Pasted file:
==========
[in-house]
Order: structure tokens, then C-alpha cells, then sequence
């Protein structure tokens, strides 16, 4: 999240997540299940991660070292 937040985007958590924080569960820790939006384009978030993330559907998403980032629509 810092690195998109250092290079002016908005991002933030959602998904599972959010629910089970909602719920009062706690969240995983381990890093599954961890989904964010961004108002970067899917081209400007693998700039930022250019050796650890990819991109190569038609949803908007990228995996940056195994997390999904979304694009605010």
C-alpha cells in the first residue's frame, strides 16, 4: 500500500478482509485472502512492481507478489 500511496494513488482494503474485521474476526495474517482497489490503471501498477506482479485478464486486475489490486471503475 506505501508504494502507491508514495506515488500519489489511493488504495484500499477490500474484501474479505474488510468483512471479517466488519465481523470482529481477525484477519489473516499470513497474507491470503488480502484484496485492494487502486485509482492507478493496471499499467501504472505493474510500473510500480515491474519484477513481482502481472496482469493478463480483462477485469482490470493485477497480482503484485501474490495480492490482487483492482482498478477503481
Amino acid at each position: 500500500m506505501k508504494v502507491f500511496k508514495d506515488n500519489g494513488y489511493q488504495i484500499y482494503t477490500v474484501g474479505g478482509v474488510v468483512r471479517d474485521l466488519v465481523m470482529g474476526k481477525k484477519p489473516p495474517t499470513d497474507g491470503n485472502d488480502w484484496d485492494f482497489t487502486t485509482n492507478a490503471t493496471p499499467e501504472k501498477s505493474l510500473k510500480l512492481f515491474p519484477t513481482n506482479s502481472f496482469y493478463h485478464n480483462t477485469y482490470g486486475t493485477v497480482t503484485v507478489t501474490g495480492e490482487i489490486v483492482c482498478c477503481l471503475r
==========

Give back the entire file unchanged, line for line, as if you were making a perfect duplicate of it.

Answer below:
[in-house]
Order: structure tokens, then C-alpha cells, then sequence
């Protein structure tokens, strides 16, 4: 999240997540299940991660070292 937040985007958590924080569960820790939006384009978030993330559907998403980032629509 810092690195998109250092290079002016908005991002933030959602998904599972959010629910089970909602719920009062706690969240995983381990890093599954961890989904964010961004108002970067899917081209400007693998700039930022250019050796650890990819991109190569038609949803908007990228995996940056195994997390999904979304694009605010």
C-alpha cells in the first residue's frame, strides 16, 4: 500500500478482509485472502512492481507478489 500511496494513488482494503474485521474476526495474517482497489490503471501498477506482479485478464486486475489490486471503475 506505501508504494502507491508514495506515488500519489489511493488504495484500499477490500474484501474479505474488510468483512471479517466488519465481523470482529481477525484477519489473516499470513497474507491470503488480502484484496485492494487502486485509482492507478493496471499499467501504472505493474510500473510500480515491474519484477513481482502481472496482469493478463480483462477485469482490470493485477497480482503484485501474490495480492490482487483492482482498478477503481
Amino acid at each position: 500500500m506505501k508504494v502507491f500511496k508514495d506515488n500519489g494513488y489511493q488504495i484500499y482494503t477490500v474484501g474479505g478482509v474488510v468483512r471479517d474485521l466488519v465481523m470482529g474476526k481477525k484477519p489473516p495474517t499470513d497474507g491470503n485472502d488480502w484484496d485492494f482497489t487502486t485509482n492507478a490503471t493496471p499499467e501504472k501498477s505493474l510500473k510500480l512492481f515491474p519484477t513481482n506482479s502481472f496482469y493478463h485478464n480483462t477485469y482490470g486486475t493485477v497480482t503484485v507478489t501474490g495480492e490482487i489490486v483492482c482498478c477503481l471503475r